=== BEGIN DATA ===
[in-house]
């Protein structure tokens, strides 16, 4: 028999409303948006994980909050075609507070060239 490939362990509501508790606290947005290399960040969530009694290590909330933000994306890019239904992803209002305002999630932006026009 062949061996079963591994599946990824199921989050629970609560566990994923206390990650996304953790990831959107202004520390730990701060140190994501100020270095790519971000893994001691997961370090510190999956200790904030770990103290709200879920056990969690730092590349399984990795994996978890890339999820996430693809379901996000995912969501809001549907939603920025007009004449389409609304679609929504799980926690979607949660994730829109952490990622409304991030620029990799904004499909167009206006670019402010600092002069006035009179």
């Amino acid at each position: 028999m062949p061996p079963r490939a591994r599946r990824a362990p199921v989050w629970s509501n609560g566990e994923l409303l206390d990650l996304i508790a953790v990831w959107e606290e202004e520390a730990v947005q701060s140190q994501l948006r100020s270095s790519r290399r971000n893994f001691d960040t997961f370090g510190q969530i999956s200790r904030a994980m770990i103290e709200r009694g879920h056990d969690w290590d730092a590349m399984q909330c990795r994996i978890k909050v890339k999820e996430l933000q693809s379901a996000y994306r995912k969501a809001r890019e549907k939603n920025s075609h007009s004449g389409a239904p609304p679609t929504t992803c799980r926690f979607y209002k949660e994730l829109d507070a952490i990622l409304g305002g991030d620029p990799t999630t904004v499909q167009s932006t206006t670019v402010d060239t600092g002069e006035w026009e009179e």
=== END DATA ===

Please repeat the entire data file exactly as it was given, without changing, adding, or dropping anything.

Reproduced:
[in-house]
């Protein structure tokens, strides 16, 4: 028999409303948006994980909050075609507070060239 490939362990509501508790606290947005290399960040969530009694290590909330933000994306890019239904992803209002305002999630932006026009 062949061996079963591994599946990824199921989050629970609560566990994923206390990650996304953790990831959107202004520390730990701060140190994501100020270095790519971000893994001691997961370090510190999956200790904030770990103290709200879920056990969690730092590349399984990795994996978890890339999820996430693809379901996000995912969501809001549907939603920025007009004449389409609304679609929504799980926690979607949660994730829109952490990622409304991030620029990799904004499909167009206006670019402010600092002069006035009179």
């Amino acid at each position: 028999m062949p061996p079963r490939a591994r599946r990824a362990p199921v989050w629970s509501n609560g566990e994923l409303l206390d990650l996304i508790a953790v990831w959107e606290e202004e520390a730990v947005q701060s140190q994501l948006r100020s270095s790519r290399r971000n893994f001691d960040t997961f370090g510190q969530i999956s200790r904030a994980m770990i103290e709200r009694g879920h056990d969690w290590d730092a590349m399984q909330c990795r994996i978890k909050v890339k999820e996430l933000q693809s379901a996000y994306r995912k969501a809001r890019e549907k939603n920025s075609h007009s004449g389409a239904p609304p679609t929504t992803c799980r926690f979607y209002k949660e994730l829109d507070a952490i990622l409304g305002g991030d620029p990799t999630t904004v499909q167009s932006t206006t670019v402010d060239t600092g002069e006035w026009e009179e």